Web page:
28/10/2023 General News
Many people believe that the most sought-after art in the auction room is that created by ‘Old Masters’, writes Marc Knighton.
Certainly this was once the case (and the most expensive picture ever sold remains Leonardo da Vinci’s ‘Salvator Mundi’ which fetched a staggering $450 million in New York in 2017).
But you may be surprised to learn that at every level of the market, interest in more modern artists is at least as strong, if not stronger, than those from previous times. Fourteen of the 20 most expensive works of art ever sold were created in the 20th century, and three more were painted in the last decade of the 19th century. Just three of that top 20 were painted before 1890.
The perceived wisdom is that artists tend not to be appreciated until after their death, but the art market at the moment is very much inclusive when it comes to contemporary artists. This is something relatively recent – it was only ten years ago that Keys tentatively held our first Modern Art & Design Sale; these events are now a highlight of our sales calendar, taking place once a quarter.
It is noticeable that auctions of modern art tend to attract a very different set of bidders from more traditional picture sales. They tend to be younger, and with a higher proportion of individual collectors alongside the dealers. This is art that people are buying to enjoy rather than necessarily as an investment.
Our last Modern Art & Design Sale of the year takes place in November, and the breadth of works on offer is testament to how this branch of the art market is currently in a very dynamic state.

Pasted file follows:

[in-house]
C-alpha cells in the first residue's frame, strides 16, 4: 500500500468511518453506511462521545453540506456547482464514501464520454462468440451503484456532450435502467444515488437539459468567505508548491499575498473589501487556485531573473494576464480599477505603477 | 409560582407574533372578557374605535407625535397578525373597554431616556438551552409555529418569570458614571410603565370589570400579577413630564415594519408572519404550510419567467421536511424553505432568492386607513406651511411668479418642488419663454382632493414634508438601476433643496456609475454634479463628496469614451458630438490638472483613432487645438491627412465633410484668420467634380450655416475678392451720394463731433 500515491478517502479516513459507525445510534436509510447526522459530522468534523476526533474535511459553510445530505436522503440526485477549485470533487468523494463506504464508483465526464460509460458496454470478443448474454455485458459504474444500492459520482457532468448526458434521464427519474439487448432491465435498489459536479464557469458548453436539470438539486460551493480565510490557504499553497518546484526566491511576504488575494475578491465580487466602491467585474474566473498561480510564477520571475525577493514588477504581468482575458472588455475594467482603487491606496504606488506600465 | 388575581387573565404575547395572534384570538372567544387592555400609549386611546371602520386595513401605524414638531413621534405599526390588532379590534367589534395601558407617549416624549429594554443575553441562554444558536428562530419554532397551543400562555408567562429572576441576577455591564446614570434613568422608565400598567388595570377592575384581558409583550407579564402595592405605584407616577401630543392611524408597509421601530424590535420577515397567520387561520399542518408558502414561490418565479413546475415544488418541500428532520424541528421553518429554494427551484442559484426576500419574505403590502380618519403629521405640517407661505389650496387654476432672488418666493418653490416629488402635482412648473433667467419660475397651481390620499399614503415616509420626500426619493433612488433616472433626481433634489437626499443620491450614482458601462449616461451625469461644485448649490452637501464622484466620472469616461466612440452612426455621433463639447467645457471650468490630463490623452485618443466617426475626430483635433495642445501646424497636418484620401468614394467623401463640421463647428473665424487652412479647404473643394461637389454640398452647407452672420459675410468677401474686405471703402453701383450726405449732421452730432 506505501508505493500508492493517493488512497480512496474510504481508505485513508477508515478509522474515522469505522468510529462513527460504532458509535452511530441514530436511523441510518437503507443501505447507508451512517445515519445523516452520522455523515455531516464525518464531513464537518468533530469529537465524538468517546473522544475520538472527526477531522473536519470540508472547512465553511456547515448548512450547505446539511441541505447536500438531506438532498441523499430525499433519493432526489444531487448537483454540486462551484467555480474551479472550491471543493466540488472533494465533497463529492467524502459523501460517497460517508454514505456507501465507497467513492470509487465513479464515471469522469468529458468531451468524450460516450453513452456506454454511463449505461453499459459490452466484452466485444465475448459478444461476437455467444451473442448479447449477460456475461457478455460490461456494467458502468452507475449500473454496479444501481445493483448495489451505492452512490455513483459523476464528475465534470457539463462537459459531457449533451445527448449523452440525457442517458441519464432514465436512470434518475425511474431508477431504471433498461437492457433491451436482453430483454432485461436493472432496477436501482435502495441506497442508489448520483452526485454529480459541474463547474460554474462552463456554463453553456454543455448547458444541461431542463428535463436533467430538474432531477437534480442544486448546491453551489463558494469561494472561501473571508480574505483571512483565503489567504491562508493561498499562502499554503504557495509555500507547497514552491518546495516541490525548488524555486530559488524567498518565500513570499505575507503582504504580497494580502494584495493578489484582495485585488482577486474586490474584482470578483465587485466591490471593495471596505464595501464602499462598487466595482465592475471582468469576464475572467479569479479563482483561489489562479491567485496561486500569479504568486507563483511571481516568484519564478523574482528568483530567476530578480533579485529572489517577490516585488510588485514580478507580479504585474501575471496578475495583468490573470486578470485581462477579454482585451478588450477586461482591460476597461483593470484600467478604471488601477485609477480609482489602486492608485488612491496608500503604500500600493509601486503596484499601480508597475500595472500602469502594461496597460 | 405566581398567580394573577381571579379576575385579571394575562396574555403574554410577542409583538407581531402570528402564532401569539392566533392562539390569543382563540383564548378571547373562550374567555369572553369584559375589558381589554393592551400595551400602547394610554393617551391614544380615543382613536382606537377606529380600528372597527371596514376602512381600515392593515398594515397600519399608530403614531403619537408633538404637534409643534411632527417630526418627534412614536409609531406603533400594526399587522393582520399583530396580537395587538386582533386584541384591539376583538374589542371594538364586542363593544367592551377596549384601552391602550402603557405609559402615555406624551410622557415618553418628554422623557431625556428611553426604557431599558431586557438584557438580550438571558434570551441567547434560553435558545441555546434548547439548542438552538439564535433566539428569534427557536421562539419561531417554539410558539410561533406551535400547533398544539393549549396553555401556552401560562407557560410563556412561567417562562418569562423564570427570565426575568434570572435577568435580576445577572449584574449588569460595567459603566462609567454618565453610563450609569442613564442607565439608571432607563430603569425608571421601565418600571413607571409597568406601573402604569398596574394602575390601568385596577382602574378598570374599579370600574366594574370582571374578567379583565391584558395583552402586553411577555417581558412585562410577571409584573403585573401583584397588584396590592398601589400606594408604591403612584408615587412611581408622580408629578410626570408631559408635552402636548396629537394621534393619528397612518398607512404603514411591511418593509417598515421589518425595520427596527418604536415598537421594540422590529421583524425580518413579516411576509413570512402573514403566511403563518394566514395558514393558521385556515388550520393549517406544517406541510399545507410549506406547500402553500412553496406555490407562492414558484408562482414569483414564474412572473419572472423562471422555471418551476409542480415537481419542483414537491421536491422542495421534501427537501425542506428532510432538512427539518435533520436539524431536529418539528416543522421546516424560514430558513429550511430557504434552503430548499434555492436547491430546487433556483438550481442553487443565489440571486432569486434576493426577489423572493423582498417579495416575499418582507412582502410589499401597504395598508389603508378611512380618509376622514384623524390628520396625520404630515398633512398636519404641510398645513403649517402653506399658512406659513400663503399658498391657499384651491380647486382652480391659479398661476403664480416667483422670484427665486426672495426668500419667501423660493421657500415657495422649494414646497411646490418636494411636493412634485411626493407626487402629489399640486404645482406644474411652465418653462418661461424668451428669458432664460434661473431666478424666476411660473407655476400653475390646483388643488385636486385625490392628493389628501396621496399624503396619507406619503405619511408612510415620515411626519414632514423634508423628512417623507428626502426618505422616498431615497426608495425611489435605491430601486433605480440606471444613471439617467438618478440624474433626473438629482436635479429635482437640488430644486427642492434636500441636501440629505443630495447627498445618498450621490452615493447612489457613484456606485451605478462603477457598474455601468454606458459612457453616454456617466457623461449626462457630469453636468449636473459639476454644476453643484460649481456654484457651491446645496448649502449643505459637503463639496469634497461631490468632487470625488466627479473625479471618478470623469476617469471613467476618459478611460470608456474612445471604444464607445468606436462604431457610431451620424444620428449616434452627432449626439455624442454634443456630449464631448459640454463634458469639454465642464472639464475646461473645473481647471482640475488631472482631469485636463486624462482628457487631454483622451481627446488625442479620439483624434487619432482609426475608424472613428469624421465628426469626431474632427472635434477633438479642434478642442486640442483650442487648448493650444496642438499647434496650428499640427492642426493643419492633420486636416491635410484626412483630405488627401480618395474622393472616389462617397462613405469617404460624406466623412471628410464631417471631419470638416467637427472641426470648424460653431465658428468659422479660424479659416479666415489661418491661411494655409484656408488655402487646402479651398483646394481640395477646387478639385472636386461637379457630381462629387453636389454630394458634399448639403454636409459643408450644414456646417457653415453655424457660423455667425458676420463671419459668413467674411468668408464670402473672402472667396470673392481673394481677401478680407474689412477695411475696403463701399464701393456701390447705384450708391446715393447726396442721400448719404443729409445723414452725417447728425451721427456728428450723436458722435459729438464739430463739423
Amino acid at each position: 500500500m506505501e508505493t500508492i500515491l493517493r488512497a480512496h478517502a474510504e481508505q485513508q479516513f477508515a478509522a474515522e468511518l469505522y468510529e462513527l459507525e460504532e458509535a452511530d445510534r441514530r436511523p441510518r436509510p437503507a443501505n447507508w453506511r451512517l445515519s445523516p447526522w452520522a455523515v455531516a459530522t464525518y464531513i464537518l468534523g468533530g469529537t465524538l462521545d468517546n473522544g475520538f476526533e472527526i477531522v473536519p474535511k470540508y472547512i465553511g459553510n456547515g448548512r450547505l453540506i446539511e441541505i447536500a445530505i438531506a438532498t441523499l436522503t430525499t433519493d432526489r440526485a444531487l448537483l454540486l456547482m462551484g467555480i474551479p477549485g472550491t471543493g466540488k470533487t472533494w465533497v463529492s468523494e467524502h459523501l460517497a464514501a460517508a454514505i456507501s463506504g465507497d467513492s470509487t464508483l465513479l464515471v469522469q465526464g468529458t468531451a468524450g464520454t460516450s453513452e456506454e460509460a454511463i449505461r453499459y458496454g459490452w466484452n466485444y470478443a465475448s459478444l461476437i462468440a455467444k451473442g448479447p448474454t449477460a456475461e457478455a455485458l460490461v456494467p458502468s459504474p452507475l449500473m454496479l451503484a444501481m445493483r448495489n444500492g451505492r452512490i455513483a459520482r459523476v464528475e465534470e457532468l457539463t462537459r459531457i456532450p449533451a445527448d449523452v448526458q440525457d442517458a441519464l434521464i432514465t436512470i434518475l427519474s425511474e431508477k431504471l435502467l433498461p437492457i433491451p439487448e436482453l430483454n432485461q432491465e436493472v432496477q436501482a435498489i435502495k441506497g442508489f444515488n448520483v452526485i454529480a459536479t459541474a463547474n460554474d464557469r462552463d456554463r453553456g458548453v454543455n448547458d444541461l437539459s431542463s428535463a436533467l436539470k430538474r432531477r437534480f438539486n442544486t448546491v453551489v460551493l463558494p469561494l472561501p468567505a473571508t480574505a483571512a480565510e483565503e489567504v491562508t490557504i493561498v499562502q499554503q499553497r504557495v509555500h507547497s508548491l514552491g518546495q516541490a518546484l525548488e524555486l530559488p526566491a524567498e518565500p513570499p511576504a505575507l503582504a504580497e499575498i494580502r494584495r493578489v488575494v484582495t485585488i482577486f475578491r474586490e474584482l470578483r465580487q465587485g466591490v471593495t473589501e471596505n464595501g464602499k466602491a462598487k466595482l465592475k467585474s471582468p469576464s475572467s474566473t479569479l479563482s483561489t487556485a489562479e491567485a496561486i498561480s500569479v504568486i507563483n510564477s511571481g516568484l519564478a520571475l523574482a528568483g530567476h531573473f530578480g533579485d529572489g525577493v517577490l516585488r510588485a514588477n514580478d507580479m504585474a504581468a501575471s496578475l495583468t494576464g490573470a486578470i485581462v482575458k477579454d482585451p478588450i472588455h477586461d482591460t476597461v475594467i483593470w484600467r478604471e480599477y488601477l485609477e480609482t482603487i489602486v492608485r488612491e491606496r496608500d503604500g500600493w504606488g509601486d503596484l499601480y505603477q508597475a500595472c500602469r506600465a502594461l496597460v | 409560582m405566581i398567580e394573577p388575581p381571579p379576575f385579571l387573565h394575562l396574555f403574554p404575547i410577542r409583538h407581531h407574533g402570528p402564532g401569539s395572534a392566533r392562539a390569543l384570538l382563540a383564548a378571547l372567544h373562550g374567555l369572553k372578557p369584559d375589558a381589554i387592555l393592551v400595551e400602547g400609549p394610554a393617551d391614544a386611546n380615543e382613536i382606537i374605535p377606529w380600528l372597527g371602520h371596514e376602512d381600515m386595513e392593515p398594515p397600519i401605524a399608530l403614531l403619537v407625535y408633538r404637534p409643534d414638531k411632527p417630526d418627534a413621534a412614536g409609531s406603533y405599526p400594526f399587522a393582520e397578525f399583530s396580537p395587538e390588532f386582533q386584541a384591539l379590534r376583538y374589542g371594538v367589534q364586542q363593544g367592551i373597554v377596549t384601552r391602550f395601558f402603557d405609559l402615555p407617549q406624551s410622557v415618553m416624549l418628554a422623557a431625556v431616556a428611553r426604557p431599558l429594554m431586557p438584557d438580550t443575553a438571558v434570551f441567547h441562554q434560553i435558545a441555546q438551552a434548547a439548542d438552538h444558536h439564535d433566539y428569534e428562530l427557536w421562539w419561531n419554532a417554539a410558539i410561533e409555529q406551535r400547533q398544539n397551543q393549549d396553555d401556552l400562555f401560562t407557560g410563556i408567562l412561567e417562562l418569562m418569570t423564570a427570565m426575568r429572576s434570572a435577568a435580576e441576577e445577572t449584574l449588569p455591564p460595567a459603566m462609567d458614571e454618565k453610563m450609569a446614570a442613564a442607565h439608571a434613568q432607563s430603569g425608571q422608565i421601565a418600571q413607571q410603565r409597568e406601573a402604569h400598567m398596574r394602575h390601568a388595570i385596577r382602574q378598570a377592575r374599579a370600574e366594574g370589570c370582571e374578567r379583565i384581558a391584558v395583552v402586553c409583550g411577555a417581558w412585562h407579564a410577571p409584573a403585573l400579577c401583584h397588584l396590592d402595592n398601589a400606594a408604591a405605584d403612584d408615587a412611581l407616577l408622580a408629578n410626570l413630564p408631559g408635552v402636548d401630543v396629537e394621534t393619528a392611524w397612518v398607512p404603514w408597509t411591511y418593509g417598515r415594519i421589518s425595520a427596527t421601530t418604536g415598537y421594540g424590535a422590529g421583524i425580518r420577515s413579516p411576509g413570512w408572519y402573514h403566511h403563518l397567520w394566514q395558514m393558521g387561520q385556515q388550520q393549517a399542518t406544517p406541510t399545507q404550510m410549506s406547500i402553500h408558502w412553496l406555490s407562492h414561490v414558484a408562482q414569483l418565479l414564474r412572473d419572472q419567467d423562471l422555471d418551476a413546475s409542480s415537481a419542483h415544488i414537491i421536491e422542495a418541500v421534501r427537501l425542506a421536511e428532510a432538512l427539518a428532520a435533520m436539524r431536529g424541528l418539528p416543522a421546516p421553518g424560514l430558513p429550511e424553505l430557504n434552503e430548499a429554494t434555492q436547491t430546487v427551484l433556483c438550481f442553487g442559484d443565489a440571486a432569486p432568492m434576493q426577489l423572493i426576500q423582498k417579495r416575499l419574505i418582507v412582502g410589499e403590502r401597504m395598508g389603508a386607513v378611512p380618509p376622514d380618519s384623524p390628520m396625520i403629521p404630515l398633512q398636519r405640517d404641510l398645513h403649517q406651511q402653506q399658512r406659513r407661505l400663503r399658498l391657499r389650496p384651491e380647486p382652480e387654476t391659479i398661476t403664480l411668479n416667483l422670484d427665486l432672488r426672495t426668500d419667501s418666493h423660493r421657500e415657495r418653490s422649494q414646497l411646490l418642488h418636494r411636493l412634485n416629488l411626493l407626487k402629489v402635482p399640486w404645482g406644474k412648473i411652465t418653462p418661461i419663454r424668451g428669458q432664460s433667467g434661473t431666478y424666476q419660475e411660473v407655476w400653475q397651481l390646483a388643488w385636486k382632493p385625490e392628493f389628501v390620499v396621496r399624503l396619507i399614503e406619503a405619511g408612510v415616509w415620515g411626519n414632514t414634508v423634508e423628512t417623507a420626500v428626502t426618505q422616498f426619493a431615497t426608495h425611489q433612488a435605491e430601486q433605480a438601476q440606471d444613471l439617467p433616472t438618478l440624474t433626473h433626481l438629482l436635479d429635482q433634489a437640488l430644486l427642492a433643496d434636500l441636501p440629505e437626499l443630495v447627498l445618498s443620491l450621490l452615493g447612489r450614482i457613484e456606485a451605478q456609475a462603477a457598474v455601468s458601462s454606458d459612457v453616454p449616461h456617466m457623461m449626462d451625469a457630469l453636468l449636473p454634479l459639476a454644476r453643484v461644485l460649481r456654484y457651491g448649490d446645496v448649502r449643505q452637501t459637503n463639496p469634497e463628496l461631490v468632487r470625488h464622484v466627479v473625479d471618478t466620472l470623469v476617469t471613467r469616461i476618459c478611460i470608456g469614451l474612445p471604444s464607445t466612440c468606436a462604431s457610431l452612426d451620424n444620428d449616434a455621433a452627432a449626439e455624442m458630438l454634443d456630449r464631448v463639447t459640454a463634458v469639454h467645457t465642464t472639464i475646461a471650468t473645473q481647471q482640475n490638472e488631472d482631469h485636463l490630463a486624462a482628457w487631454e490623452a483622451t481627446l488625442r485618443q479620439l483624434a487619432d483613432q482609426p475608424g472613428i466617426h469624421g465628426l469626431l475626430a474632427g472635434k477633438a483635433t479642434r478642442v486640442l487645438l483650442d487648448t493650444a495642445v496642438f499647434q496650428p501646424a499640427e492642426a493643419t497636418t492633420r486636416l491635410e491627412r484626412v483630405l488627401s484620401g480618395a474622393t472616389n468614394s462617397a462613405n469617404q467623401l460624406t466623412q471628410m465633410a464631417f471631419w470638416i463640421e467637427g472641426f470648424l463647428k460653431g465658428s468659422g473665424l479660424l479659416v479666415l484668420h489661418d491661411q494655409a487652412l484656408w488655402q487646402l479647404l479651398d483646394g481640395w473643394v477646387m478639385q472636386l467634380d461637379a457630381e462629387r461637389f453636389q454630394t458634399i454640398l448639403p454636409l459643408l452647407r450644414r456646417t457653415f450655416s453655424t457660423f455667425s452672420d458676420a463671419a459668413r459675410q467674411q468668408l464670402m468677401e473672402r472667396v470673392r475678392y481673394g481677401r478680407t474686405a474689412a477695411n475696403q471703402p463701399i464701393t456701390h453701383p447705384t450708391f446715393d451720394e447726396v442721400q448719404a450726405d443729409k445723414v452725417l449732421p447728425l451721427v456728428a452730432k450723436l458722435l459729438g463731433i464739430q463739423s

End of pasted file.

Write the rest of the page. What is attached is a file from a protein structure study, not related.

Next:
Among those represented are two Scottish artists, Peter Howson and Renny Tait. Howson was born in London in 1958 but has lived in Scotland since childhood. He is regarded as one of the most formidable contemporary figurative artists and was the subject of a BBC documentary ‘The Madness of Peter Howson’ which chronicled his difficult journey in completing a commission for St Andrew’s Cathedral in Glasgow.
Born in 1965, Tait is particularly well known for his architectural pictures, which pay tribute to the shape, design and craftsmanship and the inherent sense of wonder which give certain buildings iconic status.
Another artist known for their architectural work who features in the Sale is Sean Scott, who has a particularly distinct, unusual, clinical style of painting. The works featuring in the Sale are mostly architectural, highlighting his incredible talent for perspective and the built environment.
Other works going under the hammer include a copper kettle still life by Janine Wing which shows incredible artistry with subtle changes in tone to deceive the eye; eight prints by Spanish artist Antonio Saura (1930-1998); three prints by Danish painter and sculptor Asger Jorn (1914-1973); and two excellent signed exhibition posters by Gilbert & George.
Finally, we have a nice small screenprint of a $10 bill by Nadia Tolokonnlkova of Pussy Riot. Influenced by the landmark overturning of Roe v Wade, this work responds to a symbol of patriarchy (the US Dollar) at a time when women's rights are being challenged all over the world. The work serves as a timely reminder that a woman has not been featured on US paper money in over 100 years.
Whilst works by Old Masters continue to find buyers in the saleroom, alongside this the emergence of modern and contemporary art as a force at auction has brought a whole new set of bidders to auctions, and demonstrates a healthy appreciation for artists who are creating work today – something many of those Old Masters would have appreciated in their own lifetimes.